A musician’s life can be filled with creativity and adventure, but it also involves long hours of rehearsal, performing and, for some, a good deal of traveling. Executive Director for IRIS Orchestra Marcia Kaufmann says, “You often go where the jobs take you.” This is quite true for her. Marcia grew up in Northwestern Ohio yet decided to spread her wings and head to New York City to study violin at the Manhattan School of Music. Degree in hand, she began traveling with a string quartet with performances everywhere from Louisiana to Arizona and Mexico to Russia. Her travels then continued to Washington State, where she founded and operated the Icicle Creek Chamber Music Institute, then to Colorado, where she was executive director of the Breckenridge Music Festival, and then to Oregon, where she was executive director of Portland Baroque Orchestra. Two years ago, an opportunity arose through a friend, which brought her to the Bluff City. We are delighted to introduce this week’s FACE of Memphis, Marcia Kaufmann.
Give us some background on the IRIS Orchestra.
This is the orchestra’s 19th season, and we’re approaching our 20th anniversary. It started when the city of Germantown built its new performing arts center, the Germantown Performing Arts Center, GPAC, which is our home base, and the gentleman running it had a grand vision of having an orchestra here.
Our conductor Michael Stern, the son of violinist Isaac Stern, is known internationally and is the music director of the Kansas City Symphony. He got together with the director of GPAC and eventually put together a concert featuring cellist Yo-Yo Ma. It was such a great event and people loved it, and they wondered why we couldn’t have an orchestra here. It’s been a labor of love to keep great music happening here.
How did you become involved with the orchestra?
Well, music is like an international brotherhood, almost. Some friends were musicians who did concerts for us at the Breckenridge Music Festival. David DePeters is a percussionist I met there, and he was the executive director for IRIS before I took over the position. He needed a development director. He had spent quite some time with the IRIS position and was transitioning to something else. I had never been to Memphis, and he said, “What would you think about joining IRIS?” I visited in the summer when it was hot and humid, but that didn’t dissuade me, so we came to Memphis.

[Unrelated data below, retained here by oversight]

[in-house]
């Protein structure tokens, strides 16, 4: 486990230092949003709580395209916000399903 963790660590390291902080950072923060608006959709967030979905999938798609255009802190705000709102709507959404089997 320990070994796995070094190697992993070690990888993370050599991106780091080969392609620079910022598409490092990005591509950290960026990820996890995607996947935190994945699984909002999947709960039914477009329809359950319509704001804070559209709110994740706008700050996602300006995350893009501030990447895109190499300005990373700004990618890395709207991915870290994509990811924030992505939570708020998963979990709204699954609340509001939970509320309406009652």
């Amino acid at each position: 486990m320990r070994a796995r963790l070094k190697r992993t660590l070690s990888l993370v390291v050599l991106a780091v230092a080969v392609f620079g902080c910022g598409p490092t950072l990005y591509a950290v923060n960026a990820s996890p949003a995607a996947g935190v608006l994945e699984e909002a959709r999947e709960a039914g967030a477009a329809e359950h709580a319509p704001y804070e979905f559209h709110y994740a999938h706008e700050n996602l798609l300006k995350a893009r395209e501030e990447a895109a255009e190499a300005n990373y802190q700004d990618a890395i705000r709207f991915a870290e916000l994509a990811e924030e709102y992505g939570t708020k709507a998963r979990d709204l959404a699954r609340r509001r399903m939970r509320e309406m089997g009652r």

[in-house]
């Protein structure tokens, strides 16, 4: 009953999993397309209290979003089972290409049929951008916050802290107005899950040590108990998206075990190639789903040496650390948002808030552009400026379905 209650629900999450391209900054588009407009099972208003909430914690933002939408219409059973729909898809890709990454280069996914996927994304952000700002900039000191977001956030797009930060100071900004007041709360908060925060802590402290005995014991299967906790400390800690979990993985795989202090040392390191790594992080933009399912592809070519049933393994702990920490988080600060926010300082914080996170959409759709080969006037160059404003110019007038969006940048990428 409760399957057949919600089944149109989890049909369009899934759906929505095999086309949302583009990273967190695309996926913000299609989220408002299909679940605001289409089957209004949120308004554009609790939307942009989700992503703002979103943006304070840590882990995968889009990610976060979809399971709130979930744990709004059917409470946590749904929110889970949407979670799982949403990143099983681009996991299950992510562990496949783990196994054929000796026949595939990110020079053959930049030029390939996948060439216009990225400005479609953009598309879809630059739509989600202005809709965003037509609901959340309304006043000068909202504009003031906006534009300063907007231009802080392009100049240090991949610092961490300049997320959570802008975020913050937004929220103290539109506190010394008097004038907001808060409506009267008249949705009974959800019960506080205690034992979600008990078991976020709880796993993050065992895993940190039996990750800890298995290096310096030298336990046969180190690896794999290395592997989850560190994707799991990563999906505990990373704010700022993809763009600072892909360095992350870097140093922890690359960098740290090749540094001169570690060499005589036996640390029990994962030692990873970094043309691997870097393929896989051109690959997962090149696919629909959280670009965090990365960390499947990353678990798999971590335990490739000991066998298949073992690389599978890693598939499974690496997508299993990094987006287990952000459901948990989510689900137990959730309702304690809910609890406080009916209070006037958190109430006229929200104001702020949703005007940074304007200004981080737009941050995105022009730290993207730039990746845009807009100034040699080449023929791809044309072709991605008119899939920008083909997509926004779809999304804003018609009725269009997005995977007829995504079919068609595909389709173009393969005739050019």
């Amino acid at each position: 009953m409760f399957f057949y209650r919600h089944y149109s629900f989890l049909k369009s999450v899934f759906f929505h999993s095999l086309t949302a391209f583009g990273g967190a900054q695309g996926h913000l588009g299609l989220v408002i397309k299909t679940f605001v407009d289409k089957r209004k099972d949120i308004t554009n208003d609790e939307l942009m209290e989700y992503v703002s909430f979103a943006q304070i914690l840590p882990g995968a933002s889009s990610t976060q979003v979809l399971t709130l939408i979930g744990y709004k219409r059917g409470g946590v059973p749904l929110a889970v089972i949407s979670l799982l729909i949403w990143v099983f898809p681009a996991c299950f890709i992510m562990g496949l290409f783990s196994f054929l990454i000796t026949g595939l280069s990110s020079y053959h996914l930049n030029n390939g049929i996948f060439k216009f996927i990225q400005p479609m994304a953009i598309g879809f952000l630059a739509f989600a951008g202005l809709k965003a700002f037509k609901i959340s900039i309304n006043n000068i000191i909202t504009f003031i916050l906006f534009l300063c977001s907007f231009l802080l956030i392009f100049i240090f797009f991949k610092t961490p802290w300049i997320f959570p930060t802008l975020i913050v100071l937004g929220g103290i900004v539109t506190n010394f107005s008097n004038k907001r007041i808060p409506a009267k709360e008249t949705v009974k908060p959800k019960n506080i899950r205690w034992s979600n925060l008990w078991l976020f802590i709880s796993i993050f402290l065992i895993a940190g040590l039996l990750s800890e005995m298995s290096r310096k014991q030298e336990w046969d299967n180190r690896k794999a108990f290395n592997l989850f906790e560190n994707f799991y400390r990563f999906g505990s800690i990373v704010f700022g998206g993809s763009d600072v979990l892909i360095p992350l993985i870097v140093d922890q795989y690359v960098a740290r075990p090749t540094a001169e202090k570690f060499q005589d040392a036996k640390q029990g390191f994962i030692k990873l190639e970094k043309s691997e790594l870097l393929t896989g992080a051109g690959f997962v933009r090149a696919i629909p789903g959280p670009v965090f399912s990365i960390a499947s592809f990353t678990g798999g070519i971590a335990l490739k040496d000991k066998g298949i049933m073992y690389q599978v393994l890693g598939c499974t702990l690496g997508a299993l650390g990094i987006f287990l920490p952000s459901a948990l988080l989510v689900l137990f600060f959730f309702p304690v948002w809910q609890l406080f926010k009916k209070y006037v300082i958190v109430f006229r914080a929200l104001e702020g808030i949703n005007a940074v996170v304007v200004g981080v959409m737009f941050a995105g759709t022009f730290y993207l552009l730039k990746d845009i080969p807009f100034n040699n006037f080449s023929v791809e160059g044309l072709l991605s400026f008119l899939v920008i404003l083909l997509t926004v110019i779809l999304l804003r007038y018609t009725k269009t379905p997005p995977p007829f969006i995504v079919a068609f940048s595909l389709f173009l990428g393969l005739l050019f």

What does your position entail?
We’re a small arts organization, and so everybody needs to be, hopefully, multi-talented, but also exercise a lot of skills. I work with the board of directors to direct the business side of the organization. I work with the music director and conductor on the artistic side of what we’re doing. I work with our education director for developing our outreach and education programs around town. I write the grants, do some of the bookkeeping and work on the financial side of the operation.
How many members are in the orchestra?
Our orchestra is kind of unusual in that we have a roster of performers who don’t necessarily live in the Memphis area. At the end of our season, we begin preparing for the next season and send out a letter to our entire roster of musicians letting them know the dates of next year’s concerts and ask them about their availability. Our musicians live all over the country, and they work with other entities. We are just one part of their music portfolio. We have a whole spreadsheet of who’s available when and what instruments we need for the programming, and so each concert we have a different set of personalities. A lot of them have played together in our orchestra or other orchestras, but our combination is always different. Our roster is about 180, but on stage, we have about 40 to 50 performing.
What is it like bringing in different musicians throughout the season?
The freshness of it is excellent. I think one of the pitfalls of professional music can be, and often is, in a standard orchestra situation, that there’s not enough change, and you’re working with the same colleagues and restrictions, and it’s hard not to get jaded about something you do love. The nitty-gritty of putting on a concert can get to you. In this situation, everyone arrives just delighted to see everybody, the rehearsals are an enjoyment, and there’s the pleasure of sharing. There’s a delight in music-making. This is a break from their home patterns, and they focus on the music.
Do you still play violin?
I don’t. At one point, I developed some osteoarthritis in my hand, but there are other ways to keep music in people’s lives, so that’s what I’m doing now.
What kind of music do you enjoy listening to?
I listen to classical because I love it. I start my day with Mozart, then I will perhaps go to world music, like African. It’s really interesting to me. I like jazz quite a bit. There are so many things that are similar and different in jazz from classical, and the whole idea of people being able to improvise is astounding to me, so I love to listen to jazz.
If you could have a different career, what would it be?
I would like to start writing fiction. I love reading, and I love the way reading transports you and gives you new ideas. To be able to create those worlds in fiction would be a lot of fun.
What local places do you like to visit?
What is your best piece of advice?
Stay open to new things — the stuff you didn’t plan on, the accidental discoveries or the detours that you get sent on. If you just stay open, life can be much more interesting.
Besides faith, family and friends, name three things you can’t live without.
Coffee, the great outdoors and a stack of good books
Thank you for sharing, Marcia! To learn more about IRIS Orchestra, visit irisorchestra.com.
And thank you to Mary Kate Steele of Mary Kate Steele Photography for these beautiful photos.
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